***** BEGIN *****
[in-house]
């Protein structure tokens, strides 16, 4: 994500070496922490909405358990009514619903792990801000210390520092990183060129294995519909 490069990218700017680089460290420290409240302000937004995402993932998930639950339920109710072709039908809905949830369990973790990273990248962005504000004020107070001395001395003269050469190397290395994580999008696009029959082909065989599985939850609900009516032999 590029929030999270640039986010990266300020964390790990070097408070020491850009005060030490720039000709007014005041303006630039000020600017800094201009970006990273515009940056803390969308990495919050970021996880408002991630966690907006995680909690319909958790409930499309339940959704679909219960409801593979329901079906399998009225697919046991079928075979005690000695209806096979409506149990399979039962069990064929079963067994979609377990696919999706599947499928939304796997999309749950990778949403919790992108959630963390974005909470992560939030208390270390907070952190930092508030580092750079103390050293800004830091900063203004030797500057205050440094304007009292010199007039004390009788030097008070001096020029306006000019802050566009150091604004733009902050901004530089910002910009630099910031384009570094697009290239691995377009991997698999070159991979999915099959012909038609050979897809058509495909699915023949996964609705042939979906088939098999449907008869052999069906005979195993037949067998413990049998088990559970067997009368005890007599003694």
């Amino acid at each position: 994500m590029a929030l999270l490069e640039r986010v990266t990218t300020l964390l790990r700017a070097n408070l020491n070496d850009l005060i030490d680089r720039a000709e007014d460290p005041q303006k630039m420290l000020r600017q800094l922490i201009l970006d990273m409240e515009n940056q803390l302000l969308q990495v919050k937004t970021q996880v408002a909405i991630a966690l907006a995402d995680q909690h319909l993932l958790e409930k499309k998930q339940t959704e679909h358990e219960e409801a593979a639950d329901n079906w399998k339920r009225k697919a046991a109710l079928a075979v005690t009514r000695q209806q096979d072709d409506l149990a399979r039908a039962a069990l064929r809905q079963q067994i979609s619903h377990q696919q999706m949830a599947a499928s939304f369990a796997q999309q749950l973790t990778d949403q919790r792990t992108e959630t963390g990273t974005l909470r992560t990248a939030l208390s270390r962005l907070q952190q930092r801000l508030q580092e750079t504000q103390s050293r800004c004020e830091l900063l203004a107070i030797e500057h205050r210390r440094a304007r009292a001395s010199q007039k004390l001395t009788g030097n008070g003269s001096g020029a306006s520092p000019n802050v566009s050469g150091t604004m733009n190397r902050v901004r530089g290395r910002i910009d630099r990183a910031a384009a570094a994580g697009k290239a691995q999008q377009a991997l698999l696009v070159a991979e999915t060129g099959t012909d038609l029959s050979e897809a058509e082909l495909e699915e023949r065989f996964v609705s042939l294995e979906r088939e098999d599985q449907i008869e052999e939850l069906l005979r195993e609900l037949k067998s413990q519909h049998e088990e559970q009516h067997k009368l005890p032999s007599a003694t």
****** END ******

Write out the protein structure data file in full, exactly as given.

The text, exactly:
[in-house]
């Protein structure tokens, strides 16, 4: 994500070496922490909405358990009514619903792990801000210390520092990183060129294995519909 490069990218700017680089460290420290409240302000937004995402993932998930639950339920109710072709039908809905949830369990973790990273990248962005504000004020107070001395001395003269050469190397290395994580999008696009029959082909065989599985939850609900009516032999 590029929030999270640039986010990266300020964390790990070097408070020491850009005060030490720039000709007014005041303006630039000020600017800094201009970006990273515009940056803390969308990495919050970021996880408002991630966690907006995680909690319909958790409930499309339940959704679909219960409801593979329901079906399998009225697919046991079928075979005690000695209806096979409506149990399979039962069990064929079963067994979609377990696919999706599947499928939304796997999309749950990778949403919790992108959630963390974005909470992560939030208390270390907070952190930092508030580092750079103390050293800004830091900063203004030797500057205050440094304007009292010199007039004390009788030097008070001096020029306006000019802050566009150091604004733009902050901004530089910002910009630099910031384009570094697009290239691995377009991997698999070159991979999915099959012909038609050979897809058509495909699915023949996964609705042939979906088939098999449907008869052999069906005979195993037949067998413990049998088990559970067997009368005890007599003694």
């Amino acid at each position: 994500m590029a929030l999270l490069e640039r986010v990266t990218t300020l964390l790990r700017a070097n408070l020491n070496d850009l005060i030490d680089r720039a000709e007014d460290p005041q303006k630039m420290l000020r600017q800094l922490i201009l970006d990273m409240e515009n940056q803390l302000l969308q990495v919050k937004t970021q996880v408002a909405i991630a966690l907006a995402d995680q909690h319909l993932l958790e409930k499309k998930q339940t959704e679909h358990e219960e409801a593979a639950d329901n079906w399998k339920r009225k697919a046991a109710l079928a075979v005690t009514r000695q209806q096979d072709d409506l149990a399979r039908a039962a069990l064929r809905q079963q067994i979609s619903h377990q696919q999706m949830a599947a499928s939304f369990a796997q999309q749950l973790t990778d949403q919790r792990t992108e959630t963390g990273t974005l909470r992560t990248a939030l208390s270390r962005l907070q952190q930092r801000l508030q580092e750079t504000q103390s050293r800004c004020e830091l900063l203004a107070i030797e500057h205050r210390r440094a304007r009292a001395s010199q007039k004390l001395t009788g030097n008070g003269s001096g020029a306006s520092p000019n802050v566009s050469g150091t604004m733009n190397r902050v901004r530089g290395r910002i910009d630099r990183a910031a384009a570094a994580g697009k290239a691995q999008q377009a991997l698999l696009v070159a991979e999915t060129g099959t012909d038609l029959s050979e897809a058509e082909l495909e699915e023949r065989f996964v609705s042939l294995e979906r088939e098999d599985q449907i008869e052999e939850l069906l005979r195993e609900l037949k067998s413990q519909h049998e088990e559970q009516h067997k009368l005890p032999s007599a003694t």